Under My Umbrella: Allyship and Advocacy From Within the LGBTIQ+Community

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Equality law differs significantly across national, regional and international jurisdictions. However, as a system of law seeking to redress inequality for marginalised and disadvantaged groups, identity is often at its core. This could include the group identity of those discriminated against – women, LGBTIQ+ groups, those of diverse racial and cultural backgrounds, people with disabilities, and others – as well as sub-identities and sub-cultures within those groups.

Human rights discourse and writings regularly consider the concept of positionality: that one understands the world from the position in which they sit. Similarly, there is a significant body of literature and guidance devoted to researching with and about marginalised communities safely, ethically, and responsibly. Positionality and ethical research are concepts often explored from the perspective of a majority group that does not have the same identity as the studied group: for instance, the cisgender heterosexual community when writing on LGBTIQ+ issues. Comparatively less has been written on how these conventions inform human rights research and advocacy work undertaken by those who live within the relevant marginalised community.

In this paper the two authors, who are both LGBTIQ+ people, reflect on their experiences of research and advocacy within the LGBTIQ+ community – especially that work which concerns LGBTIQ+ inequality, and particular LGBTIQ+ identities to which the authors do not themselves belong.

Through an autoethnographic study of these experiences, identities, and values, we posit that those of us within the LGBTIQ+ community are equally bound by ‘best practice’ rules when doing work with and about our own communities. Positionality and ethical research are not matters solely for those outside of disadvantaged groups; those of us within these groups must also adhere. This is especially important in research on equality law, which is inherently identity-driven, intersectional, and structurally embedded.

We argue for a conceptualisation of ourselves as ‘internal allies’ when doing this work. Although we typically think of ‘allies’ of LGBTIQ+ people as those from outside the community who are supportive of us, those of us within the LGBTIQ+ community can –and should – also think of ourselves as allies to each other identity group within our community. In thinking of ourselves as allies, we consider how to best comply with the principles and guidance relating to effective and appropriate allyship, and how we can become better allies in our research and advocacy on LGBTIQ+ inequality. Impactful actions include self-education, consultation, appropriate co-authorship, and platforming more marginalised voices over our own.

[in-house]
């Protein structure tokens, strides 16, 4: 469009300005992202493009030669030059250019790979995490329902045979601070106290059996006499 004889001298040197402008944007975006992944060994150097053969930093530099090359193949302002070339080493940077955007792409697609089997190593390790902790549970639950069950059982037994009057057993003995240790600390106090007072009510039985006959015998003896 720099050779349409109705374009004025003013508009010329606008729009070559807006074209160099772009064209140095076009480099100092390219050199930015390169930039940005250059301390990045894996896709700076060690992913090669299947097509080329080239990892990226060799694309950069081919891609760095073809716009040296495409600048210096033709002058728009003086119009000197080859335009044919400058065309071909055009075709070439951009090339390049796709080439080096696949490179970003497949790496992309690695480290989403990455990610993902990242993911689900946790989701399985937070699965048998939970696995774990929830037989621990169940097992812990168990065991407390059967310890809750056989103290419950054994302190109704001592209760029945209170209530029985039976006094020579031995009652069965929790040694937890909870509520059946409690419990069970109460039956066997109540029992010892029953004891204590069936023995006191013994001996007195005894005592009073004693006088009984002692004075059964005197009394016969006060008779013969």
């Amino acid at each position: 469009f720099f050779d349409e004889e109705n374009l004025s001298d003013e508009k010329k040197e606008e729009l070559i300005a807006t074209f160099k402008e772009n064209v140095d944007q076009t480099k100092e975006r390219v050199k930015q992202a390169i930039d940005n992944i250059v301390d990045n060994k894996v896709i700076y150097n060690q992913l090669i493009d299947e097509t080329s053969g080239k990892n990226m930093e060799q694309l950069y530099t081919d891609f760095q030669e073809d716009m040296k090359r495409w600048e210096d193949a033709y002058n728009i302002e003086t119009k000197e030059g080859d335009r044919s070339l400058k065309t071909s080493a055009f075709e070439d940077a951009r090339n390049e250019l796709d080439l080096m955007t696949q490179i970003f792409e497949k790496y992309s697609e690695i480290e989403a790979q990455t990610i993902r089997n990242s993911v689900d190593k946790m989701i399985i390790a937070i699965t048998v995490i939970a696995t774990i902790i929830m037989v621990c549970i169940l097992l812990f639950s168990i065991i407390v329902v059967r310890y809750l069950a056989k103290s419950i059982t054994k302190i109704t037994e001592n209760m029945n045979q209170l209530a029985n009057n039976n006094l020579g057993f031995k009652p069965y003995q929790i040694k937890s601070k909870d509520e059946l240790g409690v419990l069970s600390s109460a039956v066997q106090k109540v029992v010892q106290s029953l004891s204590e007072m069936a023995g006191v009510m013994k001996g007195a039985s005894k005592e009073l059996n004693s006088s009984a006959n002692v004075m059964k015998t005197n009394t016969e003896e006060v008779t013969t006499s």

We conclude by exploring the obligation inherent in effective allyship, arguing that those of us within the LGBTIQ+ community who experience less marginalisation have a duty to support those who experience more of it. Indeed, though there is much diversity amongst LGBTIQ+ people and their many intersections, we are united by mutual support and an obligation to common advancement of our human rights. It is through such recognition, reiteration, and implementation that we – as community members, allies, advocates, and legal academics – can have the most impact in addressing and redressing structural discrimination against the LGBTIQ+ community.
Original languageEnglish
Publication statusPublished - 28 Jun 2023
EventBerkeley Center on Comparative Equality & Anti-Discrimination Law Annual Conference - Utrecht University, Utrecht, Netherlands
Duration: 28 Jun 2023 → …


ConferenceBerkeley Center on Comparative Equality & Anti-Discrimination Law Annual Conference
Period28/06/23 → …

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